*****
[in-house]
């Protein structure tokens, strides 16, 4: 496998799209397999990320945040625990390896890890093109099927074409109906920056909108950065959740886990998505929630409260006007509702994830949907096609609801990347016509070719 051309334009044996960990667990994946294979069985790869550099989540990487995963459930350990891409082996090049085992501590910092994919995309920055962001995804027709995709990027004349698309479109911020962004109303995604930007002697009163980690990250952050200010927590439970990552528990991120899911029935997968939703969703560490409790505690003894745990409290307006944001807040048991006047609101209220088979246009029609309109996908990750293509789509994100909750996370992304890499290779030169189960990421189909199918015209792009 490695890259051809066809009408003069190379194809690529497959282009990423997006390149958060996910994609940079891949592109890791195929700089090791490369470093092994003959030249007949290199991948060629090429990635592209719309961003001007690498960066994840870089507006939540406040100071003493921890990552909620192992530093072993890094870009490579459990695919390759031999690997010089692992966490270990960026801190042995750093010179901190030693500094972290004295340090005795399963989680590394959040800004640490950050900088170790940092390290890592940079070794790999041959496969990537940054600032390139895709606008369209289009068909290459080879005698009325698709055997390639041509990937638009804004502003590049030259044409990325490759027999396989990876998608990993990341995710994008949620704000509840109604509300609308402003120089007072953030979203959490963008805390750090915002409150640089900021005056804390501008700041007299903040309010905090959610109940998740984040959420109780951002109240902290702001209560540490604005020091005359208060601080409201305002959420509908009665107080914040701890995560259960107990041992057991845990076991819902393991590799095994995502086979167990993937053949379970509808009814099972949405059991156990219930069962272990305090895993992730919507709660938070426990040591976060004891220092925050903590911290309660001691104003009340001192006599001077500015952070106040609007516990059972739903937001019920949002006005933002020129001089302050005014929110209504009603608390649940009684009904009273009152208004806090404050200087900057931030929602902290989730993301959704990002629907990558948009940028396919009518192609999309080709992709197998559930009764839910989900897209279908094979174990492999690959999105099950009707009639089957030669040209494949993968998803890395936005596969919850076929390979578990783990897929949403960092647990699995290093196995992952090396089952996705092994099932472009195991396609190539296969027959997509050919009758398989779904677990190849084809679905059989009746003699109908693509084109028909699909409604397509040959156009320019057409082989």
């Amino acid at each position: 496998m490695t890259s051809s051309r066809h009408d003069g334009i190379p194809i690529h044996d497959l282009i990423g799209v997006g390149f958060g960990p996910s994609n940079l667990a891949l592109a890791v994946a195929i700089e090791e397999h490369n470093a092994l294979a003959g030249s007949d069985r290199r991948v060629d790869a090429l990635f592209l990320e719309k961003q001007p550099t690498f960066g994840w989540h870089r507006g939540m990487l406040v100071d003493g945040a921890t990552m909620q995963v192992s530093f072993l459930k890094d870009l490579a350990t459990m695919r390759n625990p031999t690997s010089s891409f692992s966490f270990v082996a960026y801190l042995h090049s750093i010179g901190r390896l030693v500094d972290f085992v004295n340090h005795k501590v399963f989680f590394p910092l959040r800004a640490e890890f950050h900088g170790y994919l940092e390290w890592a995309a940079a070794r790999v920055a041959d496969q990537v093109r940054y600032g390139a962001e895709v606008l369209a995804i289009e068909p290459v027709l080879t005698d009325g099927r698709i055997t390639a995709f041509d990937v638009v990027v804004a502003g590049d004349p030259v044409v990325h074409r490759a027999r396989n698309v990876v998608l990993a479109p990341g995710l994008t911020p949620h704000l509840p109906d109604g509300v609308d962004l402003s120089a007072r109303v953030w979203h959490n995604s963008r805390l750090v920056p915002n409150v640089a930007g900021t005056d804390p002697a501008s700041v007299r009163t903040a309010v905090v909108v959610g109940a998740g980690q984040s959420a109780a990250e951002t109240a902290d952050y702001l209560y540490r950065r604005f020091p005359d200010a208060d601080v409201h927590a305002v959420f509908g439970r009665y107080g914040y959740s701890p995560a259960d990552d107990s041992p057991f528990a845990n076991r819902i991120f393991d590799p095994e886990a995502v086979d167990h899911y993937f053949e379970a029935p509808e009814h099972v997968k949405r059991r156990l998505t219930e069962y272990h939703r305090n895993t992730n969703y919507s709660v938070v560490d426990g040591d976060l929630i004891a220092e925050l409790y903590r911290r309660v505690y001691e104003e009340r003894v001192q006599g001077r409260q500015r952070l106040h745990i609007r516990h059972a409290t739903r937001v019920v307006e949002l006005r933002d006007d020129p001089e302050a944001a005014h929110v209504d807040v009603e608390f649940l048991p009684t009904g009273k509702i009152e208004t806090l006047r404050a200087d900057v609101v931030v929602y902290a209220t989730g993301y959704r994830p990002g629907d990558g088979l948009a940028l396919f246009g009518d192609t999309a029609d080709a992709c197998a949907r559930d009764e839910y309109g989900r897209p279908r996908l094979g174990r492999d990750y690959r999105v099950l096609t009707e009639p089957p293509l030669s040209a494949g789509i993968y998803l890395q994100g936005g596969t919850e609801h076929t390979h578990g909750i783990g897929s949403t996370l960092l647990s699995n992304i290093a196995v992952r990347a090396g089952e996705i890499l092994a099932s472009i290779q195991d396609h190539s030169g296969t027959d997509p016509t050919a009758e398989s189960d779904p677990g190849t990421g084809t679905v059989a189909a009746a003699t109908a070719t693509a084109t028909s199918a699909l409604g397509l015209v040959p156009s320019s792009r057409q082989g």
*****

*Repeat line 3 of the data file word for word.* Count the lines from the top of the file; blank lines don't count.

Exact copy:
């Amino acid at each position: 496998m490695t890259s051809s051309r066809h009408d003069g334009i190379p194809i690529h044996d497959l282009i990423g799209v997006g390149f958060g960990p996910s994609n940079l667990a891949l592109a890791v994946a195929i700089e090791e397999h490369n470093a092994l294979a003959g030249s007949d069985r290199r991948v060629d790869a090429l990635f592209l990320e719309k961003q001007p550099t690498f960066g994840w989540h870089r507006g939540m990487l406040v100071d003493g945040a921890t990552m909620q995963v192992s530093f072993l459930k890094d870009l490579a350990t459990m695919r390759n625990p031999t690997s010089s891409f692992s966490f270990v082996a960026y801190l042995h090049s750093i010179g901190r390896l030693v500094d972290f085992v004295n340090h005795k501590v399963f989680f590394p910092l959040r800004a640490e890890f950050h900088g170790y994919l940092e390290w890592a995309a940079a070794r790999v920055a041959d496969q990537v093109r940054y600032g390139a962001e895709v606008l369209a995804i289009e068909p290459v027709l080879t005698d009325g099927r698709i055997t390639a995709f041509d990937v638009v990027v804004a502003g590049d004349p030259v044409v990325h074409r490759a027999r396989n698309v990876v998608l990993a479109p990341g995710l994008t911020p949620h704000l509840p109906d109604g509300v609308d962004l402003s120089a007072r109303v953030w979203h959490n995604s963008r805390l750090v920056p915002n409150v640089a930007g900021t005056d804390p002697a501008s700041v007299r009163t903040a309010v905090v909108v959610g109940a998740g980690q984040s959420a109780a990250e951002t109240a902290d952050y702001l209560y540490r950065r604005f020091p005359d200010a208060d601080v409201h927590a305002v959420f509908g439970r009665y107080g914040y959740s701890p995560a259960d990552d107990s041992p057991f528990a845990n076991r819902i991120f393991d590799p095994e886990a995502v086979d167990h899911y993937f053949e379970a029935p509808e009814h099972v997968k949405r059991r156990l998505t219930e069962y272990h939703r305090n895993t992730n969703y919507s709660v938070v560490d426990g040591d976060l929630i004891a220092e925050l409790y903590r911290r309660v505690y001691e104003e009340r003894v001192q006599g001077r409260q500015r952070l106040h745990i609007r516990h059972a409290t739903r937001v019920v307006e949002l006005r933002d006007d020129p001089e302050a944001a005014h929110v209504d807040v009603e608390f649940l048991p009684t009904g009273k509702i009152e208004t806090l006047r404050a200087d900057v609101v931030v929602y902290a209220t989730g993301y959704r994830p990002g629907d990558g088979l948009a940028l396919f246009g009518d192609t999309a029609d080709a992709c197998a949907r559930d009764e839910y309109g989900r897209p279908r996908l094979g174990r492999d990750y690959r999105v099950l096609t009707e009639p089957p293509l030669s040209a494949g789509i993968y998803l890395q994100g936005g596969t919850e609801h076929t390979h578990g909750i783990g897929s949403t996370l960092l647990s699995n992304i290093a196995v992952r990347a090396g089952e996705i890499l092994a099932s472009i290779q195991d396609h190539s030169g296969t027959d997509p016509t050919a009758e398989s189960d779904p677990g190849t990421g084809t679905v059989a189909a009746a003699t109908a070719t693509a084109t028909s199918a699909l409604g397509l015209v040959p156009s320019s792009r057409q082989g």